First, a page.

Kuwait

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Essay, Fall 1992
Bernard Lewis

The Gulf War has affected regional political consciousness and undermined traditional percpetions, e.g. of pan-Arab unity and of the effectiveness of oil as a weapon. Its chief impact will be to force the countries of the Middle East into realizing that they must start to define their own security interests

Essay, Special 1991
Strobe Talbott

The manner in which President Bush terminated US military action against Iraq, and the unsatisfactoriness of the residual situation in the Gulf region with Saddam Hussein still in place, served to erode that sense of purpose and self-confidence with which Americans were persuaded to embark on that action. "He left them in confusion over exactly what they had been fighting for in the Persian Gulf, hence over what America's role should be in the post-Cold War world".

Essay, Special 1991
Martin Indyk

Overview of events in the Middle East during 1991, and how the Gulf war outcome, along with the collapse of the USSR, affected the interests of countries in the region. Asserts that US foreign policy could have been more vigorous in restructuring the Middle East order: "it sought more to stabilize the old order than to remake the Middle East in its own preferred image".

Essay, Fall 1991
William J. Perry

The military technology which played such an important role in the US-led victory over Iraq was built and deployed during the 1980s, but "was largely conceived and developed during the 1970s". Explains and discusses the defence policy objectives and procurement priorities which launched this resurgence of US military technology -- the 'offset strategy', whose central concept was that of compensation for numerical inferiority through 'force multiplier' effects, chiefly in regard to C3I ('situational awareness'), defence suppression (EW) and precision guidance. The USA should take care not to nullify the offset strategy by wanton arms transfers.

Essay, Fall 1991
McGeorge Bundy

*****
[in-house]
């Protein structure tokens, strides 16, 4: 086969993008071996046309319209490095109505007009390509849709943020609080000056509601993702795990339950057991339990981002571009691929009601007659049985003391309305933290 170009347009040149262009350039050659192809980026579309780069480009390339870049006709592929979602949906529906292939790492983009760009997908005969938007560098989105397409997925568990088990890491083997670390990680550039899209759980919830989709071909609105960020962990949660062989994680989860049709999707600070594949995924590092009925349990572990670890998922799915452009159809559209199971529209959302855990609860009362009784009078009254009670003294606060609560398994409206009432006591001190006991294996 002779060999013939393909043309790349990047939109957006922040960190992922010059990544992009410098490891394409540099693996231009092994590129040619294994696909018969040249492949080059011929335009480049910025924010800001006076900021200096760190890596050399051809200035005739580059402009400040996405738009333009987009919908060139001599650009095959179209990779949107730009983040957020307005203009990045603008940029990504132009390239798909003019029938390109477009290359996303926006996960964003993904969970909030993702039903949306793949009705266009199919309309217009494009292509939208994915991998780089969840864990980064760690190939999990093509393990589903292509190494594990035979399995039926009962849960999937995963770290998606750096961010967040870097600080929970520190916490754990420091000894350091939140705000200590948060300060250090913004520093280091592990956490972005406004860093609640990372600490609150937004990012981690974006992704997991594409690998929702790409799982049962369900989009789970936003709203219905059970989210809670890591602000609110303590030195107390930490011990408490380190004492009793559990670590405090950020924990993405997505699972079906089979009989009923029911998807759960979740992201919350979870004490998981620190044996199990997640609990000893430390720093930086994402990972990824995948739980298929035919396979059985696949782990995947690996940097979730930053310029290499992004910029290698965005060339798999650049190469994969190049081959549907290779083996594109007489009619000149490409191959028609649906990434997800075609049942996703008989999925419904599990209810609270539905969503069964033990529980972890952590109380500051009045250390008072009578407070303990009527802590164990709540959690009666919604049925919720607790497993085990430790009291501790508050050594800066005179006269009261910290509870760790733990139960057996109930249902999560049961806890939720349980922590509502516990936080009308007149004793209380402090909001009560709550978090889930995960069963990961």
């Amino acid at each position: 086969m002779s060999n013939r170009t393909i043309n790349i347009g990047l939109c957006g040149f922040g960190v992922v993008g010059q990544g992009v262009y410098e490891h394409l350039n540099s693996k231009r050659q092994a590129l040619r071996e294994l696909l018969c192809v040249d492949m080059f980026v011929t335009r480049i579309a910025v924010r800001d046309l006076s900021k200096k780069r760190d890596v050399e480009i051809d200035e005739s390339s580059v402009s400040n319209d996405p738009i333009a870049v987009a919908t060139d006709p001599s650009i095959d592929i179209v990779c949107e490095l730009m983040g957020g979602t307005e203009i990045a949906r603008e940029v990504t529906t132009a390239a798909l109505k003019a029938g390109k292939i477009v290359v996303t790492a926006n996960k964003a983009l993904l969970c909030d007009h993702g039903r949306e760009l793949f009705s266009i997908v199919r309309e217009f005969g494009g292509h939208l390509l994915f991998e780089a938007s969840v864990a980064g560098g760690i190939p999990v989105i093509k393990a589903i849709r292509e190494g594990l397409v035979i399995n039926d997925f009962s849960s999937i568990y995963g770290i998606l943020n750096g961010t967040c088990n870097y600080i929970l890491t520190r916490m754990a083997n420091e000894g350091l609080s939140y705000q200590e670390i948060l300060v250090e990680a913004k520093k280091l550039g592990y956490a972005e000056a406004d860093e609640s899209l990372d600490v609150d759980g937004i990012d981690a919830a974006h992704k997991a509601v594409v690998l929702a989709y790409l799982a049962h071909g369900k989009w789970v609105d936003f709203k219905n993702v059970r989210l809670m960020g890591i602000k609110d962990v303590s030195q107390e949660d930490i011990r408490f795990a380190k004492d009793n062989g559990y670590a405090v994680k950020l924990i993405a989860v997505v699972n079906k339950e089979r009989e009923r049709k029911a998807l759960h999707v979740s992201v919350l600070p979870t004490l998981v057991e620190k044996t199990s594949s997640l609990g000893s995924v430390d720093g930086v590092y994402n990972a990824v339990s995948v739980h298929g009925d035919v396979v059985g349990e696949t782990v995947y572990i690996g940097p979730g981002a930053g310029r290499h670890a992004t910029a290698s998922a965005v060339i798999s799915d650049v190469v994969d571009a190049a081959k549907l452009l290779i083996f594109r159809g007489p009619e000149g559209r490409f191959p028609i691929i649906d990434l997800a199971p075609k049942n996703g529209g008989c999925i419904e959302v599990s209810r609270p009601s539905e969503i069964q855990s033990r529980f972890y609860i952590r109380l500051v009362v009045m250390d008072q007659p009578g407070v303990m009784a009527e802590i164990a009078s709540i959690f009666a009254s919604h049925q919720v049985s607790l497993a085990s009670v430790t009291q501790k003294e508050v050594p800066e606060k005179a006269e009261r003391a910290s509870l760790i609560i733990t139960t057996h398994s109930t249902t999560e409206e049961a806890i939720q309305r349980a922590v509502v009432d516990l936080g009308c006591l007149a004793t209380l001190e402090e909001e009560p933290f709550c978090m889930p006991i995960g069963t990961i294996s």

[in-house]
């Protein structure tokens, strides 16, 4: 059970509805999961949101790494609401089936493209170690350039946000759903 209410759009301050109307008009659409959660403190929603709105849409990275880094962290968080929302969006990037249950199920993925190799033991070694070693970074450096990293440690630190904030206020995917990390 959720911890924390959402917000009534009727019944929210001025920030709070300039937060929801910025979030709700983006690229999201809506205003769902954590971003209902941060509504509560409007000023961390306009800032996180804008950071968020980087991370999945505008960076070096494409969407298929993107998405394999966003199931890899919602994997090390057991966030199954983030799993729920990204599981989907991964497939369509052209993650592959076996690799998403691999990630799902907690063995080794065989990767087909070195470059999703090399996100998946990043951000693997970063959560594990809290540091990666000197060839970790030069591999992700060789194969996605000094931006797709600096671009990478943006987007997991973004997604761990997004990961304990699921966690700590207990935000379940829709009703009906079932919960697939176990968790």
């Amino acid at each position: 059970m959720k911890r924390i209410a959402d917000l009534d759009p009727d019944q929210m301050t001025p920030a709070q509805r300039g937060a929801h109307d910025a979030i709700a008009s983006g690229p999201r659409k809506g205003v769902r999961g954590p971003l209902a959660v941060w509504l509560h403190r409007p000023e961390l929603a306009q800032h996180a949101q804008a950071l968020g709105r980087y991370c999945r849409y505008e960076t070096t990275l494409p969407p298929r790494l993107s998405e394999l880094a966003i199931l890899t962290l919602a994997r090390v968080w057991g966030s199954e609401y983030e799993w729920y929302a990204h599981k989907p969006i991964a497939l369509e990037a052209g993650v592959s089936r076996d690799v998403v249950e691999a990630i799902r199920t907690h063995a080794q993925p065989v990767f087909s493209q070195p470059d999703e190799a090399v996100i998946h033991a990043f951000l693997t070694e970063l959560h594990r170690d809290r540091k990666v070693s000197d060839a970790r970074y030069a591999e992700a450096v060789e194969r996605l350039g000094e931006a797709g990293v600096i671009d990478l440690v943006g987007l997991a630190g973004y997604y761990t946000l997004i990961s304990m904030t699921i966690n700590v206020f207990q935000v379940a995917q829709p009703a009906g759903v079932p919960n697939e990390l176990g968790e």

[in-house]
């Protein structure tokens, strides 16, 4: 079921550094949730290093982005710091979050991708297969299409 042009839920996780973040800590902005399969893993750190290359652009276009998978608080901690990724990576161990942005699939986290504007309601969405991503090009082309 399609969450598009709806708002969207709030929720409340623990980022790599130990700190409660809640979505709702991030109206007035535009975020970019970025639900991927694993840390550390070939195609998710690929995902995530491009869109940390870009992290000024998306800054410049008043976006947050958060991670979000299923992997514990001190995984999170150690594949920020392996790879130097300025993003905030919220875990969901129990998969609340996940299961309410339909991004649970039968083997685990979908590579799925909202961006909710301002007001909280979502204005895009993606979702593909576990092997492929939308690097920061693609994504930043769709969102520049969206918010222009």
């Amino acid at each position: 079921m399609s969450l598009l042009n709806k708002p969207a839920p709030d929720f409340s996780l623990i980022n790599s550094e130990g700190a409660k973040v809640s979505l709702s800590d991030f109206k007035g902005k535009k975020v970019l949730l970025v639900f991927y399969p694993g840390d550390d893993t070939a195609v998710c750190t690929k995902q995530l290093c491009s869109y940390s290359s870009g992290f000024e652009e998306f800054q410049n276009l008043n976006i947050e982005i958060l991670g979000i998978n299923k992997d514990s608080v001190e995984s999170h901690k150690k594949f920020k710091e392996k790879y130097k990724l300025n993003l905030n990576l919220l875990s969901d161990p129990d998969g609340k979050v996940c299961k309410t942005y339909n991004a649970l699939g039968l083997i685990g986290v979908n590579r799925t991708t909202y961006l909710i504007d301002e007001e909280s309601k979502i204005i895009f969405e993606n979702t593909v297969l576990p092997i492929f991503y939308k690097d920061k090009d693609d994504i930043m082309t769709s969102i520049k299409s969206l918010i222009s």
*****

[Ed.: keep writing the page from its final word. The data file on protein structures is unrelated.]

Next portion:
Though nuclear weapons were not exploded in the coalition war against Iraq, they were 'used' in the sense of deterring use of chemical weapons by Iraq; however, US warnings might perhaps have been more carefully phrased, in order to show consistency with a 'no first use' policy. The war should also have served to heighten the need to achieve a lasting peace between Israel and its Arab neighbours.

Essay, Summer 1991
James E. Akins

"The invasion of Kuwait and the Arab reaction to it marked the end of the period when Arabs maintained the pretence that they were part of one great nation". The utopian conception, that the Gulf Arabs will use their wealth to "transform the Arab world", is unrealistic, and the region "will continue to be marked by glaring disparities between the rich few and poor many, and among diverse national and ideological forces in competition for the soul of Arabism". The USA should foresee that its favourable position in the Middle East will one day come to end. "Washington might use to good advantage the comfortable period that is now opening up. If the United States recognizes the temporary nature of the respite it could start to practice self-discipline; it could develop alternative energies; it could conserve its resources, tighten its belt, and bring its financial house into order".

Essay, Summer 1991
Graham E. Fuller

"The war in the Persian Gulf posed a major and untimely crisis for soviet foreign policy... At several points in the crisis it was uncertain just how firmly Moscow's principles of 'new thinking' in foreign policy would hold".

Essay, Winter 1990
Fouad Ajami

Assesses the effects of Iraq's annexation of Kuwait on the unity of the Arab world, and the recognition among Arab elite opinion generally that US assistance will be necessary to advance Arab interests. Professor of Middle Eastern studies, SAIS, Johns Hopkins University.

Essay, Apr 1964
Fakhri Shehab

Stretching over some 6,000 square miles of the hard, gravelly and waterless northeast corner of the Persian Gulf, Kuwait has been thrust from oblivion into sudden prominence by her hidden wealth and the creative genius of Western enterprise and technology. In less than two decades, since the first shipment of oil left her shores, material riches have changed the face of her barren territory, and Kuwait is now experiencing a host of complex social, political and economic problems which are shaking her essentially tribal and primitive structure. The purpose of this essay is to discuss the nature of the challenge presented by this transitional phase and to examine Kuwait's response to it. But in order to appreciate the magnitude of the task that confronts this city-state, the reader must first know something of the static society that used to exist and of the main events that have so radically transformed it into what it is now.

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